East Prussia represented sacred ground for many Germans. Not only had it been deeply German before the German empire even existed, it remained the home of the Junkers, the most powerful and prestigious aristocracy in Germany. When Russia invaded this region, some took up the desperate call to evict the Russians as soon as possible, whatever the cost. Maximilian von Prittwitz, the German commander, felt these pressures in formulating an attack on the Russians at Gumbinnen.
These attacks of August 20 showed little imagination, tactical cleverness, or attention to strategy. The Russians easily repelled them, and sent the Germans retreating with their counter attacks. Von Prittwitz began to panic, and he conveyed his pessimistic assessment of the situation to the German military commander, Field Marshall Helmuth von Moltke.
Unsurprisingly, Moltke decided that he needed to replace von Prittwitz, and soon constructed a command team that delivered immense successes throughout the war: Paul von Beneckendorff und von Hindenburg was brought out of retirement to be the eastern field marshal. Erich Ludendorff, he who had boldly drove up to the Liège citadel and demanded its surrender, was brought from the western front and made Hindenburg’s chief of staff. Finally, Max Hoffman remained on the eastern command staff in order to bring Hindenburg and Ludendorff up to speed, but he quickly showed his aptitude for military planning.
It was Hoffman who drew up the initial plans which resulted in the Battle of Tannenburg . . . a major conflict less than a week away.
. . .
On the Western front, August 20 marked another milestone in the tidal wave of the German right wing as it raced through Belgium: the Germans occupied Brussels. For many who learned of the war only through newspapers, they began to understand that Germany had been very clever, steamrolling a neutral country (Belgium) in order to attack France from the North where she was generally unprotected.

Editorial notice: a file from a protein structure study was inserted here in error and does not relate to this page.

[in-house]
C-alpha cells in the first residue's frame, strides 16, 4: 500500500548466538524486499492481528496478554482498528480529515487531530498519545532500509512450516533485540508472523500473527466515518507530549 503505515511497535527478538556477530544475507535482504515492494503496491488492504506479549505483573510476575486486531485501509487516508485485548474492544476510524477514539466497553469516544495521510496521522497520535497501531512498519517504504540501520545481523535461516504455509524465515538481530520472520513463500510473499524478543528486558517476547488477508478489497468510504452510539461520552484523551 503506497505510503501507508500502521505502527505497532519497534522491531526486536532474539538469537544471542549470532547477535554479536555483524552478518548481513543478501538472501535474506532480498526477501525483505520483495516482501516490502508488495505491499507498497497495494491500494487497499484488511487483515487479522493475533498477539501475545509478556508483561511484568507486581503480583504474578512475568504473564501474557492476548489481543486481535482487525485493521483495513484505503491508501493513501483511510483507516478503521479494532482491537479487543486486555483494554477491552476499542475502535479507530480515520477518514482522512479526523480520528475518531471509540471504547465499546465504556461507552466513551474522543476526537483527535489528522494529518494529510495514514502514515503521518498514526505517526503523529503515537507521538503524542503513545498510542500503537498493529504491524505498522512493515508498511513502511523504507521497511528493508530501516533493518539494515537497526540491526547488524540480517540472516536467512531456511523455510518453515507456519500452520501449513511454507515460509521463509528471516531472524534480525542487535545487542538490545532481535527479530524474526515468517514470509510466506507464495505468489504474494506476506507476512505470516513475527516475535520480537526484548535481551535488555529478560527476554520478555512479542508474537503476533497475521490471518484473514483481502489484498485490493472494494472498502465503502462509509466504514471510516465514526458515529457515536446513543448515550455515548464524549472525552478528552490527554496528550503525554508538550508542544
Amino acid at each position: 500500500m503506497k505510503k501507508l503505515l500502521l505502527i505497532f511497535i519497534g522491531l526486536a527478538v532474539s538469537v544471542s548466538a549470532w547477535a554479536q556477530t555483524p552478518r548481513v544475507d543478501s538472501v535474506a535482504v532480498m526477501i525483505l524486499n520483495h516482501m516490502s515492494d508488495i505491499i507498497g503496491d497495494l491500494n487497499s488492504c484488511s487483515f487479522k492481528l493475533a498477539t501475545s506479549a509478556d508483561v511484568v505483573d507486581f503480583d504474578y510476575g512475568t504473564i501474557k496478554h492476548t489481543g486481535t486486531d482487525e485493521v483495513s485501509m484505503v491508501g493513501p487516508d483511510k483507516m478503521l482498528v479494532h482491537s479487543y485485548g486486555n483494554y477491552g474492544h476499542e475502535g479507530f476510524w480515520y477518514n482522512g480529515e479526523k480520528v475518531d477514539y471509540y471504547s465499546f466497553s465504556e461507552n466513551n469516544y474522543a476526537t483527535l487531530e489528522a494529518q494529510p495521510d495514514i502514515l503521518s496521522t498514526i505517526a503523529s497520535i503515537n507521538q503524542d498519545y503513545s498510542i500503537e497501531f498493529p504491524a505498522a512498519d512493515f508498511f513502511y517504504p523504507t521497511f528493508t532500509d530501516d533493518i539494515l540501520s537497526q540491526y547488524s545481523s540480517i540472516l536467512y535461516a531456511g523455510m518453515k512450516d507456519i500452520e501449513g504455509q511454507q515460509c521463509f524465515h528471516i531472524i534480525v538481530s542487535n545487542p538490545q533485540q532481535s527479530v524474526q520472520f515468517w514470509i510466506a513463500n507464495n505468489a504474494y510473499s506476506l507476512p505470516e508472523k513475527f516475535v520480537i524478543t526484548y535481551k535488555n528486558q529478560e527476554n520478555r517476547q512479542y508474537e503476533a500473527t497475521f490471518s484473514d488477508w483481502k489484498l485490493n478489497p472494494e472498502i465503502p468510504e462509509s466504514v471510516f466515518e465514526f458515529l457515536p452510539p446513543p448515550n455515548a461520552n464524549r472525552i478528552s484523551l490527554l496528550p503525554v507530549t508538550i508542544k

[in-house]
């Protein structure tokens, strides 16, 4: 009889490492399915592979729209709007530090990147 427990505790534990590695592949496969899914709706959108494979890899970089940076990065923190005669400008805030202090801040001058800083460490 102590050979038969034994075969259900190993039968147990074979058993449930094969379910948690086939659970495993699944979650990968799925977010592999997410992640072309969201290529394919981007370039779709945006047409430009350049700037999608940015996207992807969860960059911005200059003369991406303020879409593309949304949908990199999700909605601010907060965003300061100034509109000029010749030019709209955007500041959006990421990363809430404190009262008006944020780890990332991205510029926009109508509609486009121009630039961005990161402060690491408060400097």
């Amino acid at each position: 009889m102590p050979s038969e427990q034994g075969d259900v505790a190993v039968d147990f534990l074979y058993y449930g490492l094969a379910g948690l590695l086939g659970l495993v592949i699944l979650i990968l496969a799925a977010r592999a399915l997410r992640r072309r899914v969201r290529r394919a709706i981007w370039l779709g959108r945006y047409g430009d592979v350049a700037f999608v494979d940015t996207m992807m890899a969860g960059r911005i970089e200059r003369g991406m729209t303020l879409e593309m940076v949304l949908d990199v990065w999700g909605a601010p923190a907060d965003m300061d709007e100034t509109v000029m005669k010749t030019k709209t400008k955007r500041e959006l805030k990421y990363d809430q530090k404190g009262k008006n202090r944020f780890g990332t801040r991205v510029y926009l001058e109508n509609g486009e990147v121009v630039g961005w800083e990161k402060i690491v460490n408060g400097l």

French General Charles Lanrezac, commanding the Fifth army (and therefore the only French military force anywhere near the German right wing) saw the danger sooner than most. He began to wire Joseph Joffre, the French military leader, almost daily, pleading with him to recognize the danger that the Germans might wheel around not only his army, but perhaps Paris and even the entirety of France.
Joffre, however, would take much longer to understand the crisis. He remained focused on his (unsuccessful) attacks in Lorraine and felt that Lanrezac was whining on account of being left out. To avoid disaster, the French merely needed to prevent the German right wing from traveling around their left wing . . . in other words, the French needed to avoid being flanked. To do this, however, required Joffre to understand the Gravity of the situation in Belgium and northern France.
Would Joffre recognize and respond in time?